KPC takes strong exception to case against photojournalist

Srinagar: Kashmir Press Club today took strong exception for filing a case against photojournalist Masrat Zahra.
Zahra was summoned to Cyber Police Station, in Srinagar on April 18. However after Kashmir Press Club and Directorate of Information intervened at the highest level, the police dropped the summon, a statement issued said.
“But now it emerges the police have filed a case against her with stringent charges and stringent acts and as per the conversation with Masrat, she has been asked to come to the Police Station concerned on Tuesday, April 21,” it said.
She has been booked under 13 UA (P) Act and 505-IPC, according to police.
Masrat’s work, as a freelance photo-journalist has appeared previously in Washington Post, Al-Jazeera, Quint, and Caravaan among others.
The KPC also condemned recent cases of harassment and summons to journalists by police in Kashmir.
While journalism in Kashmir had never been easy, challenges and hardships have multiplied for journalists since August 05, 2019, it said.
It said that even during the prevailing COVID-19 pandemic, journalists in Kashmir have been called to police stations and forced to present themselves to explain their stories.
There are other cases where scribes have been harassed for traveling to report their stories, it added.
“Police on Sunday also verbally summoned a senior journalist, Peerzada Ashiq of The Hindu and asked him to explain the alleged factual inaccuracies in a story that was published the same day. While Peerzada explained his case to police in Srinagar, he was asked to travel to south Kashmir, some 40 kilometers away in evening, and present himself before a police officer in Anantnag district “ it said.
He returned late in the midnight to his home in Srinagar but in the meantime his family was terrified and concerned about his safety, it said.
Earlier also a reporter of Kashmir Observer newspaper Mushtaq Ahmad was thrashed and arrested by the police in Bandipora when he was out during lockdown period related to his professional work. He was released only after securing a bail from the court.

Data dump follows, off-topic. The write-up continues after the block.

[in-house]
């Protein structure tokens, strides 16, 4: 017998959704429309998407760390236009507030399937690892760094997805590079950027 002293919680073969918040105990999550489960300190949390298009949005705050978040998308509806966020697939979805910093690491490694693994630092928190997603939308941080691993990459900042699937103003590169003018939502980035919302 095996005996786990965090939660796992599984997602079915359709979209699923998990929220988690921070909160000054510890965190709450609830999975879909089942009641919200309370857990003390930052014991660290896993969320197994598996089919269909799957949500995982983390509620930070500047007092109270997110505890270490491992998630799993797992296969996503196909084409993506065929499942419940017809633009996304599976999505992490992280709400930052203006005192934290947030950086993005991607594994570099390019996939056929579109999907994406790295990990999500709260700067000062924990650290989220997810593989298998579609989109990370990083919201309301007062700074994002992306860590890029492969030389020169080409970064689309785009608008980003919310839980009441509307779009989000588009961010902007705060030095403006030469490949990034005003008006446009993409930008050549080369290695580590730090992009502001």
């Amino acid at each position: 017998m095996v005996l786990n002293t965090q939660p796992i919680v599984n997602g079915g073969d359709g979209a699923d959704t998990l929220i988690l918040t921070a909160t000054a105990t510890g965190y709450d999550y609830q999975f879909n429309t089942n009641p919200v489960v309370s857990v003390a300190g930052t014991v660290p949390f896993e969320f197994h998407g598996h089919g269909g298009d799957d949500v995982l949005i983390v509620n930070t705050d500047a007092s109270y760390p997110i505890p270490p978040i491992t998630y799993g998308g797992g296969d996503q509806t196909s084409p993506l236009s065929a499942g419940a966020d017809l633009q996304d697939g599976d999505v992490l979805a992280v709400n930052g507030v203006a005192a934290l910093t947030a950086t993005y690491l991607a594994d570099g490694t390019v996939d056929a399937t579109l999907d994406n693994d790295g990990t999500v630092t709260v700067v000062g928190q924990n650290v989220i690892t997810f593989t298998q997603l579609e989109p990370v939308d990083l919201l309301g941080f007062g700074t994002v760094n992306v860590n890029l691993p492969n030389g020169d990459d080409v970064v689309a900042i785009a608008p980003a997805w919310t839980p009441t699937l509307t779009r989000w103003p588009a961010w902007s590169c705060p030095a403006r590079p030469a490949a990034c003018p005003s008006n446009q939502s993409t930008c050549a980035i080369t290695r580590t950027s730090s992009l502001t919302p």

The Kashmir Press Club has reiterated that J&K government especially the police, need to understand there is a vast difference between journalism and cyber crime.
While the government has every right to rebut a story of a journalist and allow a journalist to respond, cases against journalists for their stories and work are unwarranted and outrightly illegal and draconian, the KPC said.
It said that there was a full fledged government department -information and public relations – to deal with the issues between state and the journalists and any issue should be left for them to resolve.

It said it was unfortunate that when the world is in a grip of pandemic and when we need to stand together to combat the Covid-19, police has started filing cases against journalists and harassing them.

The KPC called the police summons unacceptable for journalists of Kashmir who are well within their rights to seek freedom of expression and speech as guaranteed under the Constitution like other parts of the country.

It also sought intervention of Home Minister Amit Shah, LG GC Murmu and Director General of Police Dilbagh Singh to issue direction that this harassment comes to end.

The KPC also expressed solidarity with Masrat Zahra and demanded that the charges be dropped against her.

It also sought the cooperation and support of Indian and international journalist bodies at a time when the journalism in the region is under constant onslaught.

The KPC will also formally write to the Press Council of India and other bodies on these cases which seem to be aimed at pressuring journalists in the valley, it said.

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